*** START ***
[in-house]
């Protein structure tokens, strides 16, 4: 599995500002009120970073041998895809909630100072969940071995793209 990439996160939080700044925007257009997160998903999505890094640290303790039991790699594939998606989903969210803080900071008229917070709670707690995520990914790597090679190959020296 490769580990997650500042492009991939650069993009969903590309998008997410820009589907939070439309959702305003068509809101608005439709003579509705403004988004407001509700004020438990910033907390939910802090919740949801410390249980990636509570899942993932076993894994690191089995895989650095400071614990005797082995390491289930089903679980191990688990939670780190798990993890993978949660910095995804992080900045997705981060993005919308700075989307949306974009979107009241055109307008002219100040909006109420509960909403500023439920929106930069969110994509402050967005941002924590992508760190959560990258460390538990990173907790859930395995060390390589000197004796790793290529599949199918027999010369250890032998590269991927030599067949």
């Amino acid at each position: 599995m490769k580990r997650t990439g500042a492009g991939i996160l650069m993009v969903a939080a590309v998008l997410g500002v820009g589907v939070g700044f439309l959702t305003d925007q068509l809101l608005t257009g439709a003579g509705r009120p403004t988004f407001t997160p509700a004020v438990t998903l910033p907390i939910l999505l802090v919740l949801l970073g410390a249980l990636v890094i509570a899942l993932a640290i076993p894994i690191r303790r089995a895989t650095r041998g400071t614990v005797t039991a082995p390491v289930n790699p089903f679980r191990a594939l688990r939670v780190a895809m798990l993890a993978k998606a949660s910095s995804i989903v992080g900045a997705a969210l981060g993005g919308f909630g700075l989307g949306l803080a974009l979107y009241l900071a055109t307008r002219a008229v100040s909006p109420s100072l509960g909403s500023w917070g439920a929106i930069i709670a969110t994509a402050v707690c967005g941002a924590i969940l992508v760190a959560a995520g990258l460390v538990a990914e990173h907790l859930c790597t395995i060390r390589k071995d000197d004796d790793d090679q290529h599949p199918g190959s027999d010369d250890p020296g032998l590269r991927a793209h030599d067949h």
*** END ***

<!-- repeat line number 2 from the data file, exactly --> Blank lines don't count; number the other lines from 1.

């Protein structure tokens, strides 16, 4: 599995500002009120970073041998895809909630100072969940071995793209 990439996160939080700044925007257009997160998903999505890094640290303790039991790699594939998606989903969210803080900071008229917070709670707690995520990914790597090679190959020296 490769580990997650500042492009991939650069993009969903590309998008997410820009589907939070439309959702305003068509809101608005439709003579509705403004988004407001509700004020438990910033907390939910802090919740949801410390249980990636509570899942993932076993894994690191089995895989650095400071614990005797082995390491289930089903679980191990688990939670780190798990993890993978949660910095995804992080900045997705981060993005919308700075989307949306974009979107009241055109307008002219100040909006109420509960909403500023439920929106930069969110994509402050967005941002924590992508760190959560990258460390538990990173907790859930395995060390390589000197004796790793290529599949199918027999010369250890032998590269991927030599067949």